Birds of Nebraska: Newspaper Accounts, 1854-1923

Editor [possibly Miles Greenleaf]. April 6, 1919. The Case Against Long-Ear [Pellet Study]. Omaha Sunday World-Herald 54(26=27): 2-E. A bird editorial.

The Case Against Long-Ear.

Owls have a very peculiar method of eating. Chances are that "Daddy" Flynn wouldn't approve of it at all. They simply eat everything they want, whenever they find it, and swallow the "whole works" - whole!

The idea would be the same if you sat down to dinner and consumed the beefsteak, plates, napkins, tablecloth, knives, forks and spoons.

After the Owl has had this conglomeration in his department of the interior for some time, and the same has been digested for all the nutrition there is in it, his organisms inside simply permit him to drop the refuse out through his mouth in the form of a hard, round pellet. So these pellets, lying beneath some fir or evergreen tree, are a sure sign that an Owl is sitting above, or has been sitting there very recently.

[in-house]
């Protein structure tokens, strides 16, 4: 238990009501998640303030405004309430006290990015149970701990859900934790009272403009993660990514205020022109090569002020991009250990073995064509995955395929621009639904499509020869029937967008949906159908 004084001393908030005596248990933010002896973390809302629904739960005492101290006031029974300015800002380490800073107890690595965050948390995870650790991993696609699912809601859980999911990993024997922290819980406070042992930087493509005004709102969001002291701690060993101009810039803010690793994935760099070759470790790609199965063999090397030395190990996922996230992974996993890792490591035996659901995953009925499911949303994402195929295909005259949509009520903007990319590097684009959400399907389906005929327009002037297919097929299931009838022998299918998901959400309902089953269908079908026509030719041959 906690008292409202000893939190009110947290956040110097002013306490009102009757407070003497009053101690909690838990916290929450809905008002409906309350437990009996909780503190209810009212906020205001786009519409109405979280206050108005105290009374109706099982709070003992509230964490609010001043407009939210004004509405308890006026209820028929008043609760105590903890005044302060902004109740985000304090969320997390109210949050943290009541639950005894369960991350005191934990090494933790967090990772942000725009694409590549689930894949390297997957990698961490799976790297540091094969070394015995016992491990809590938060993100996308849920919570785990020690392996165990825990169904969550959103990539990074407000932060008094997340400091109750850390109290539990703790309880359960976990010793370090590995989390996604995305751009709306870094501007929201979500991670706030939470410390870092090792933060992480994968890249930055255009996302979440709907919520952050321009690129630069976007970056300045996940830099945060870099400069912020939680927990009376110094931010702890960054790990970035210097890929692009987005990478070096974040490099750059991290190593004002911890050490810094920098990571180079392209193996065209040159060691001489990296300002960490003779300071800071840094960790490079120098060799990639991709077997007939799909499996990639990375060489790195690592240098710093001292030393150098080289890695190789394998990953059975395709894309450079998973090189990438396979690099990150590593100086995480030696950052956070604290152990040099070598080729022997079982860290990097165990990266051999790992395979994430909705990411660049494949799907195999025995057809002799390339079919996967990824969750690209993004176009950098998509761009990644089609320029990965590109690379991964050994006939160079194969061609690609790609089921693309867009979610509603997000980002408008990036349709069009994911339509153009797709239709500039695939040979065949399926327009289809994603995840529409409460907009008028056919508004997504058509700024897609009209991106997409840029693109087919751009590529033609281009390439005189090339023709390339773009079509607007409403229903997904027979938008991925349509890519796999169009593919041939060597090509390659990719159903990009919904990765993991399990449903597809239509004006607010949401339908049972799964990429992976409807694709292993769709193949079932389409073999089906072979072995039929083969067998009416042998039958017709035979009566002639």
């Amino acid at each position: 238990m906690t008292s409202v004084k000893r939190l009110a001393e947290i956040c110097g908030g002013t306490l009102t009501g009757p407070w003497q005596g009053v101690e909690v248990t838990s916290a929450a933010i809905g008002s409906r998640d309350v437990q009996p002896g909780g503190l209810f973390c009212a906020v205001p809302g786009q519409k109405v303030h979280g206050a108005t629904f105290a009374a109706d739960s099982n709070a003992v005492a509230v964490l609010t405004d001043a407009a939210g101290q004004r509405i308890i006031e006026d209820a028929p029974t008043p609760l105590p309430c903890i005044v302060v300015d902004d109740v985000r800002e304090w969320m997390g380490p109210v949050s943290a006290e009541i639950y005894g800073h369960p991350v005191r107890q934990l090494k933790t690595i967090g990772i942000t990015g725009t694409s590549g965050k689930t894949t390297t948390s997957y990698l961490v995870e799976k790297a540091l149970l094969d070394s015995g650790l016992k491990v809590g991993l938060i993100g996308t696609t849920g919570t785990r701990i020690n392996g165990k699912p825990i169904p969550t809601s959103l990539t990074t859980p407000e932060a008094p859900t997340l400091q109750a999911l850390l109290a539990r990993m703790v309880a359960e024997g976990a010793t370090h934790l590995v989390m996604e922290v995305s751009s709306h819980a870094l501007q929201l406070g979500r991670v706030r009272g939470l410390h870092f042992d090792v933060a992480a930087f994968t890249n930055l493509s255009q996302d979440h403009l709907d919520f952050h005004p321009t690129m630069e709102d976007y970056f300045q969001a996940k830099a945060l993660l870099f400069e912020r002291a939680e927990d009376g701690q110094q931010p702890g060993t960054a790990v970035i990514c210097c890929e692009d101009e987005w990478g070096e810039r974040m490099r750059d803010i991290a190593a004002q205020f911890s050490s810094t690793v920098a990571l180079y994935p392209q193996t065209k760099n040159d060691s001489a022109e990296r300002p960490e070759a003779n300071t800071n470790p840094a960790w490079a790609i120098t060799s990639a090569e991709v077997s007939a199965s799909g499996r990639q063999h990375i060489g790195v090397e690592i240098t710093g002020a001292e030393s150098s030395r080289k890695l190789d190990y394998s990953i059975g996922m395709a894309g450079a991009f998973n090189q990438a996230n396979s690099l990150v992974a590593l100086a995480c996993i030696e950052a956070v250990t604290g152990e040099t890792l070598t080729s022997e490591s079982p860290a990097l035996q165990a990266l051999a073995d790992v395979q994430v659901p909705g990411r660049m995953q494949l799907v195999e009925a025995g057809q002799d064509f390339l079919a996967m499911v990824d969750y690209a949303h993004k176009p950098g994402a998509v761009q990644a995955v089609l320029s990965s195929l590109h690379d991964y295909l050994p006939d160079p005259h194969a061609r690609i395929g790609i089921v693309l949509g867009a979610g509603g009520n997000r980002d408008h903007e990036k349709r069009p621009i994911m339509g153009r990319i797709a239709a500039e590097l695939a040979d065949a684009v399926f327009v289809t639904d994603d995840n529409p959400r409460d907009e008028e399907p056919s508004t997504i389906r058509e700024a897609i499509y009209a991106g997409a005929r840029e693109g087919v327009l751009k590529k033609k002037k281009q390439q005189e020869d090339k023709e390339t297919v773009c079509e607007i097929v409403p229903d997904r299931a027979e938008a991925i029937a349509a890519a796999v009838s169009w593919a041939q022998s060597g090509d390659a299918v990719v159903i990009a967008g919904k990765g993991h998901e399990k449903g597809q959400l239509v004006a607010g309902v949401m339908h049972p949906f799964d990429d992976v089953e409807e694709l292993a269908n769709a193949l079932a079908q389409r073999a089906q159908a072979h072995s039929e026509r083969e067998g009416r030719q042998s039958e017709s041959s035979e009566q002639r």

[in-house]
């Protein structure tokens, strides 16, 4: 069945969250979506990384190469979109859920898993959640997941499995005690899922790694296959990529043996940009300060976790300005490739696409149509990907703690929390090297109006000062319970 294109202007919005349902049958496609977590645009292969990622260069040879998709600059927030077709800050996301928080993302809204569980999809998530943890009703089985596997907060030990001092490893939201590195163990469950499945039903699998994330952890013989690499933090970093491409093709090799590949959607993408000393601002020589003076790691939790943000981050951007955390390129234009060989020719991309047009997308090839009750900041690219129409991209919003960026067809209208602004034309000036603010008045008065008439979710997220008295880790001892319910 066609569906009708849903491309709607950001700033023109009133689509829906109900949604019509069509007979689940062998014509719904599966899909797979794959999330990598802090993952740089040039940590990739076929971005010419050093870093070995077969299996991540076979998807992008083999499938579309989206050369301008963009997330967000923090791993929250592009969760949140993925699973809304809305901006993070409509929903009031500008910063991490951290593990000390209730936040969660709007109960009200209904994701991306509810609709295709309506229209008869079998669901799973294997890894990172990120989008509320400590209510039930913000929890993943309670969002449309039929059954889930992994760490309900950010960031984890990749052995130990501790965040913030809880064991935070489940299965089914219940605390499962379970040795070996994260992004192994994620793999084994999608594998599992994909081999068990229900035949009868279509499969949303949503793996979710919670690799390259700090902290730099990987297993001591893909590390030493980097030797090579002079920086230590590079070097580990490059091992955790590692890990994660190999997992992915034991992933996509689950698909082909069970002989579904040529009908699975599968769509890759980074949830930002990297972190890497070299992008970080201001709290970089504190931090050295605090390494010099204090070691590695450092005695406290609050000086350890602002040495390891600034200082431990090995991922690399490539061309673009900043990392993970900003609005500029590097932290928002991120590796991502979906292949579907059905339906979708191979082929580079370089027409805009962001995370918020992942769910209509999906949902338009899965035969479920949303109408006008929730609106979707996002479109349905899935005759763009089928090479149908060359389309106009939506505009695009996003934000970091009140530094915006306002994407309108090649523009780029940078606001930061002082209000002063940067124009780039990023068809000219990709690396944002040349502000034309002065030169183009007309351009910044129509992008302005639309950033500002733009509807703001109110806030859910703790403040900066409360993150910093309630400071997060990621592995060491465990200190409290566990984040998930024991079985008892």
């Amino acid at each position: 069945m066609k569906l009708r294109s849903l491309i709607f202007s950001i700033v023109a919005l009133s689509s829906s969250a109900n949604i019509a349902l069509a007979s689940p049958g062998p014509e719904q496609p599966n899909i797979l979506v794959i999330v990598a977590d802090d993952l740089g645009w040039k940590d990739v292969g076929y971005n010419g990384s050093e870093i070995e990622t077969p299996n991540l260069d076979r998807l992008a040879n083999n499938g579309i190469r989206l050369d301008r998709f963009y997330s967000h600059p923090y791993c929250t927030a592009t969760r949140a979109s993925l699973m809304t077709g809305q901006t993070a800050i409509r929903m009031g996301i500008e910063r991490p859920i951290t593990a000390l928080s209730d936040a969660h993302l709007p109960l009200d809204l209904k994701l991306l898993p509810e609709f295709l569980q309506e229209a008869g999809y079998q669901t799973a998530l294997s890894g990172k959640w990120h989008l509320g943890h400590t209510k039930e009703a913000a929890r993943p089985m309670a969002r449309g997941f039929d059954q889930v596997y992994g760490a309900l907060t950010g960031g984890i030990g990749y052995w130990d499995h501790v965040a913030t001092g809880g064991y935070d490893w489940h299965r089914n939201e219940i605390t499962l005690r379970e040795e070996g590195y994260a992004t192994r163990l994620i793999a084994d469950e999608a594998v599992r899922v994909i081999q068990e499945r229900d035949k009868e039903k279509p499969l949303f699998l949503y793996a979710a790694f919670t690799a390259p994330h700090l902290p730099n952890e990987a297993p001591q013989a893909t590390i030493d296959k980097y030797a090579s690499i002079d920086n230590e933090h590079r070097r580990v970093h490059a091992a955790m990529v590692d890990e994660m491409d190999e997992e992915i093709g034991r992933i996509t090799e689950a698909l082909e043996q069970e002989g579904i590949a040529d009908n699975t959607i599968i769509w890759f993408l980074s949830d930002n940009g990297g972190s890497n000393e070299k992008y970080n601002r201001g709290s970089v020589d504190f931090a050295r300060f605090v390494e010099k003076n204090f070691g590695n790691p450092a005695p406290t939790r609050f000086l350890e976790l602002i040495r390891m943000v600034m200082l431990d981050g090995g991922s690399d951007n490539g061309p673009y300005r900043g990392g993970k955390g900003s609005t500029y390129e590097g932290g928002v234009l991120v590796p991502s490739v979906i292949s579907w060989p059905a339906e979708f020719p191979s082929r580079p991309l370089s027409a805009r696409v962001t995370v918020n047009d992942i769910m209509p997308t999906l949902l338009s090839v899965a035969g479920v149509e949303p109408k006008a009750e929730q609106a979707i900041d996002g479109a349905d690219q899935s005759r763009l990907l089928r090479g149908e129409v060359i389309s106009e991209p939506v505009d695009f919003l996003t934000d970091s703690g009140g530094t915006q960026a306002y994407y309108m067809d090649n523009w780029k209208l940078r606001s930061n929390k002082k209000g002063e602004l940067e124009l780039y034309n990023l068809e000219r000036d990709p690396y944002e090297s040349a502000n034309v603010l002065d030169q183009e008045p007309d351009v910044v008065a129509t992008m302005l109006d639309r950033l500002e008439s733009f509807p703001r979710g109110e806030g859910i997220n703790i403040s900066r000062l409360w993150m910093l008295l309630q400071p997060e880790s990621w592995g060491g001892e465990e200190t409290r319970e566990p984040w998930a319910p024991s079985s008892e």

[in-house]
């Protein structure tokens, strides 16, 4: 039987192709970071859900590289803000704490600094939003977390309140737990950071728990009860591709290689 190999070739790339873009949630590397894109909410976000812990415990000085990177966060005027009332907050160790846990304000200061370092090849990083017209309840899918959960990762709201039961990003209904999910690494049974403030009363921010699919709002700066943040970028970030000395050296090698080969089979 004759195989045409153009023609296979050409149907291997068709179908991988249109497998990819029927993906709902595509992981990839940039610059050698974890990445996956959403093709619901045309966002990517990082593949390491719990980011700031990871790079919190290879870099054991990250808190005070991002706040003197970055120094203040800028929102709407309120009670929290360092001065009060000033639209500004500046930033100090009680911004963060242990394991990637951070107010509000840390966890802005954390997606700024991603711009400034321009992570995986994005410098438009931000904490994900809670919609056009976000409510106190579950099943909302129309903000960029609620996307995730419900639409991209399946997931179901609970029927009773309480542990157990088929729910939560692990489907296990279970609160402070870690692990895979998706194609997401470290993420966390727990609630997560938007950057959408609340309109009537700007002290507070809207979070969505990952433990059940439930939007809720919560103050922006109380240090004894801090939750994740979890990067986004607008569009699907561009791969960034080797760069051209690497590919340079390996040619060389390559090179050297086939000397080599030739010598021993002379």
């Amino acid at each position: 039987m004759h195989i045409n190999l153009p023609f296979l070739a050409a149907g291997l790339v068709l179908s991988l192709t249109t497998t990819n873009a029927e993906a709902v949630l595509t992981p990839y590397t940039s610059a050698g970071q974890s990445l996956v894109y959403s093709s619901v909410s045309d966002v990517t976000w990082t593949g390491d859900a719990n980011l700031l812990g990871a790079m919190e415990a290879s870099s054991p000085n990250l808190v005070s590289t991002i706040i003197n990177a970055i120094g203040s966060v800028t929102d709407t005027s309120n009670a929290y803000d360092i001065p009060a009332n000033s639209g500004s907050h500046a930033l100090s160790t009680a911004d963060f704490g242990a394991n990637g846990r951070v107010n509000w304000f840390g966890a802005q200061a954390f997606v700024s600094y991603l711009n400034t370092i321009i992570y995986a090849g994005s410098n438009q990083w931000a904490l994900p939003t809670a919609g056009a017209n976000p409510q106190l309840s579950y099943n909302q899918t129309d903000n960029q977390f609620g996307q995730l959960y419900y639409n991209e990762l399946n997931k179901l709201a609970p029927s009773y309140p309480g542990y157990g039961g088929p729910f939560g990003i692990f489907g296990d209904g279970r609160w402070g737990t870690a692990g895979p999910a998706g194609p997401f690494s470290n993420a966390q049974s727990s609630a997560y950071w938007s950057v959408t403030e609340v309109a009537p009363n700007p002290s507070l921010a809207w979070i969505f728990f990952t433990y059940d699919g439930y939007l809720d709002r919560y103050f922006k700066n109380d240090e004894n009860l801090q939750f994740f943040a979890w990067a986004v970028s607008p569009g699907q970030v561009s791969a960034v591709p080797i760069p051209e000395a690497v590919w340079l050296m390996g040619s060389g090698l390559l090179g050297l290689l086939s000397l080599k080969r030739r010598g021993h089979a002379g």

Out in Elmwood park there is a sizable family of Long-Eared Owls. They are considerably larger than the Screech Owl and have a most ferocious cast of countenance. Like the Screecher, they dine mostly on rodents and beetles and small fry of the sort, but once in a while, they go on a debauch, it would seem.

Scientists can determine just what the Owls eat by examining the pellets underneath the trees, and this was done in the Elmwood park case the other day.

Lo and behold, the bright red bill of the Cardinal was found in one of these pellets!

That over-hungry Long-Eared party had overstepped the bounds of decency and killed one of the prettiest birds that ever flew.

This looks bad for Mister Long-Ear, but numerous other pellets examined showed nothing but the skulls of deceased mice and gophers, with the one exception of a sparrow's remains.

It would be bad business to condemn the Long-Eared Owl for this one Cardinal sin, but we hope he does not repeat the offense. The good that he does will offset a lot of slips, but to kill a Redbird is a real crime.

These little freaks of nature help make bird study the more attractive. You should try it yourself, starting today.